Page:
Acts 18:17
Then all the Greeks took Sosthenes, the chief ruler of the synagogue, and beat him before the judgment seat. And Gallio cared for none of those things.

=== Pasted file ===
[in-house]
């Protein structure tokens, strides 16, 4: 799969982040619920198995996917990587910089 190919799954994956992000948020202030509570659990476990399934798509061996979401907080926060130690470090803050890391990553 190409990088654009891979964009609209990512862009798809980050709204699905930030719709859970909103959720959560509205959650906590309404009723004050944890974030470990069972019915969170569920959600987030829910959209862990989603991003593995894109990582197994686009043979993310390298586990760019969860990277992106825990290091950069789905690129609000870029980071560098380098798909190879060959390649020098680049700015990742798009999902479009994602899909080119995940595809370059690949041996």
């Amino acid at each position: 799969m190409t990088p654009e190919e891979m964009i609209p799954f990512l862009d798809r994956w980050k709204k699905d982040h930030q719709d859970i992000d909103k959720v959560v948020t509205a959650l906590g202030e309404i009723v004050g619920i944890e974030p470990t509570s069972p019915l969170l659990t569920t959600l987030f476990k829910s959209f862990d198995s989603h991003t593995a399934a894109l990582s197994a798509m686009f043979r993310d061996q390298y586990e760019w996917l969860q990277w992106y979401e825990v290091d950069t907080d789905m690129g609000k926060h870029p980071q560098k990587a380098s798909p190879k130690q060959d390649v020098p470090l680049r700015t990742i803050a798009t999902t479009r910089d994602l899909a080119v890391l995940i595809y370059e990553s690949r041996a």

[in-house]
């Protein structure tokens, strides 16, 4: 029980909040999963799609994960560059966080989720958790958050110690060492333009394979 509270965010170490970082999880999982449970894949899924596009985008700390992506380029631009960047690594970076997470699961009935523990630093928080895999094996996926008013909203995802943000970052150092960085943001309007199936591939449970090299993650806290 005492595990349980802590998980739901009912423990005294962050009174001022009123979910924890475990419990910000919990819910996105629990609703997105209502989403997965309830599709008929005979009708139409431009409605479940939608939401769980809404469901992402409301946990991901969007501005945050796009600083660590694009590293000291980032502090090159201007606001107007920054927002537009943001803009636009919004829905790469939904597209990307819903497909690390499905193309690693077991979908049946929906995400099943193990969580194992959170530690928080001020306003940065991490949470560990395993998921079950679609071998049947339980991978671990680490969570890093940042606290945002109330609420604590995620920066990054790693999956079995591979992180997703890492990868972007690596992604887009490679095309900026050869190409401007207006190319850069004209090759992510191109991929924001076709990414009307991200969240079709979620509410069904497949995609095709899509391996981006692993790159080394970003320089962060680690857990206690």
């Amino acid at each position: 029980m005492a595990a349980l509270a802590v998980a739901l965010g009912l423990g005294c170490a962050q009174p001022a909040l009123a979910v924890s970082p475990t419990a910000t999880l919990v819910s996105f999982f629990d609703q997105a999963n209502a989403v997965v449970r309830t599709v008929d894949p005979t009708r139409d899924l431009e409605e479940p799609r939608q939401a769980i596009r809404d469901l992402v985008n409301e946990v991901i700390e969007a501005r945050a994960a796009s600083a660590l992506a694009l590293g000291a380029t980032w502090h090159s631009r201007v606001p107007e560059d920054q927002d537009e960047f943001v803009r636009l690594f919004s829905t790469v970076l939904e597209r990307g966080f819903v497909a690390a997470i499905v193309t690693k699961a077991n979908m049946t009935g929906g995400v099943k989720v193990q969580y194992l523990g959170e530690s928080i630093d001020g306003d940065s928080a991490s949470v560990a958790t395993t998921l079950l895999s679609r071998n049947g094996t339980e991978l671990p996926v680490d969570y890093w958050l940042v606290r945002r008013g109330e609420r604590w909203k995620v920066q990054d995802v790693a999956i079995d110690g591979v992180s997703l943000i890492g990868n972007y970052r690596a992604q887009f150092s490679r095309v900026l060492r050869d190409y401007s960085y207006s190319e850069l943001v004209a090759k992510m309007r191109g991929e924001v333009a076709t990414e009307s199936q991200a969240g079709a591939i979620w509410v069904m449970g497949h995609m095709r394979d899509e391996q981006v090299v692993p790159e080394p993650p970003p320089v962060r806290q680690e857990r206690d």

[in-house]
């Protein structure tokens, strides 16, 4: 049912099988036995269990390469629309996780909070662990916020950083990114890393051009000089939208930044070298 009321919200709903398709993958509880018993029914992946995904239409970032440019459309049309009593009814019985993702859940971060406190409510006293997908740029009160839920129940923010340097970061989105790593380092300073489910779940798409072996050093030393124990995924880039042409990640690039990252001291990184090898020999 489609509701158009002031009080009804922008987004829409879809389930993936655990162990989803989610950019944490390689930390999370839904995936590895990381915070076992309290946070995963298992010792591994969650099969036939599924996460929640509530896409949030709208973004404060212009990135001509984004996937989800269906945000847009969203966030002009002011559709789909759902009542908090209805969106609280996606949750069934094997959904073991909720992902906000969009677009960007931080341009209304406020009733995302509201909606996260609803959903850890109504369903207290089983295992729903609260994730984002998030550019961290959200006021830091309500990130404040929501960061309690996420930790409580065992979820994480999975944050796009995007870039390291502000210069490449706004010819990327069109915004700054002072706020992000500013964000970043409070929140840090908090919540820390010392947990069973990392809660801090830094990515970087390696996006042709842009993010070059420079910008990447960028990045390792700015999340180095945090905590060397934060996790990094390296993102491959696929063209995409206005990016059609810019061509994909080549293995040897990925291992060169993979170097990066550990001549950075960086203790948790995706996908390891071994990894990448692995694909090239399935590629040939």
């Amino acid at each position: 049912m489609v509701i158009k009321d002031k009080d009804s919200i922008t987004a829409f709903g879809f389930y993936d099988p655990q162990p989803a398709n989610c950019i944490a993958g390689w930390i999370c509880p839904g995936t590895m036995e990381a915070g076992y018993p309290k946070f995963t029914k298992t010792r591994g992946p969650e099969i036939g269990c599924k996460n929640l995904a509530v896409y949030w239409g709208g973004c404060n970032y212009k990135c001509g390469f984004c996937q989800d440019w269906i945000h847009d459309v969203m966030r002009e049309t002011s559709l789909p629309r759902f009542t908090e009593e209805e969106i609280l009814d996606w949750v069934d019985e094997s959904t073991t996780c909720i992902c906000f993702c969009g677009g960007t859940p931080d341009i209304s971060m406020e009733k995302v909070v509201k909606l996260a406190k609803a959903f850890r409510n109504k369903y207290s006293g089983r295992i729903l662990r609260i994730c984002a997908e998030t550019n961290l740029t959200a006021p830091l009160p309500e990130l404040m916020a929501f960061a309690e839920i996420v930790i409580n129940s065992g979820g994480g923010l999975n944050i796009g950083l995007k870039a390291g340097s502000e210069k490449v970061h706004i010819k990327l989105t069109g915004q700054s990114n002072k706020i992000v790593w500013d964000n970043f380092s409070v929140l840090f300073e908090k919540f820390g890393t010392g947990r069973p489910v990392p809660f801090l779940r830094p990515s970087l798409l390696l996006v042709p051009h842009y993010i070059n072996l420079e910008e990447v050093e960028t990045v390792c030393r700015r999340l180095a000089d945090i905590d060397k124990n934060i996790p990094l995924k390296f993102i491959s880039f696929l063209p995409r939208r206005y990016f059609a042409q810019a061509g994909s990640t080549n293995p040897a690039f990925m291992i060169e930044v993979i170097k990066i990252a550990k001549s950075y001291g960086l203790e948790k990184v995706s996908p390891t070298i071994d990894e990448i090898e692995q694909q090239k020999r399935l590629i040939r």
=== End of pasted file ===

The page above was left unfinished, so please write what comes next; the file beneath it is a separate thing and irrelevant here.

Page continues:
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(17) Then all the Greeks took Sosthenes, the chief ruler of the synagogue.—The better MSS. omit the word “Greeks,” which was probably inserted as an explanatory interpolation by some one who thought it more likely that a ruler of the synagogue should have been assaulted by the Greek bystanders than by those of his own race. Taking the better reading, and assuming the natural construction of the sentence to be “all of them (sc., the Jews) took Sosthenes and beat him,” we have to ask for an explanation of conduct which seems so strange. This is probably found in the appearance of the same name in 1Corinthians 1:1, as associated with St. Paul in the Epistle to the Church of Corinth. It is a natural inference that Sosthenes, like his predecessor or partner in office (it does not necessarily follow that he succeeded him) became a convert to the new faith. If so, it is probable that he was already suspected of tendencies in that direction, and when the Jews at Corinth found their plans frustrated, it was natural that they should impute their failure to the lukewarmness or treachery of the man who ought to have carried them to a successful issue. They did not shrink from giving vent to their rage even before the tribunal of the proconsul.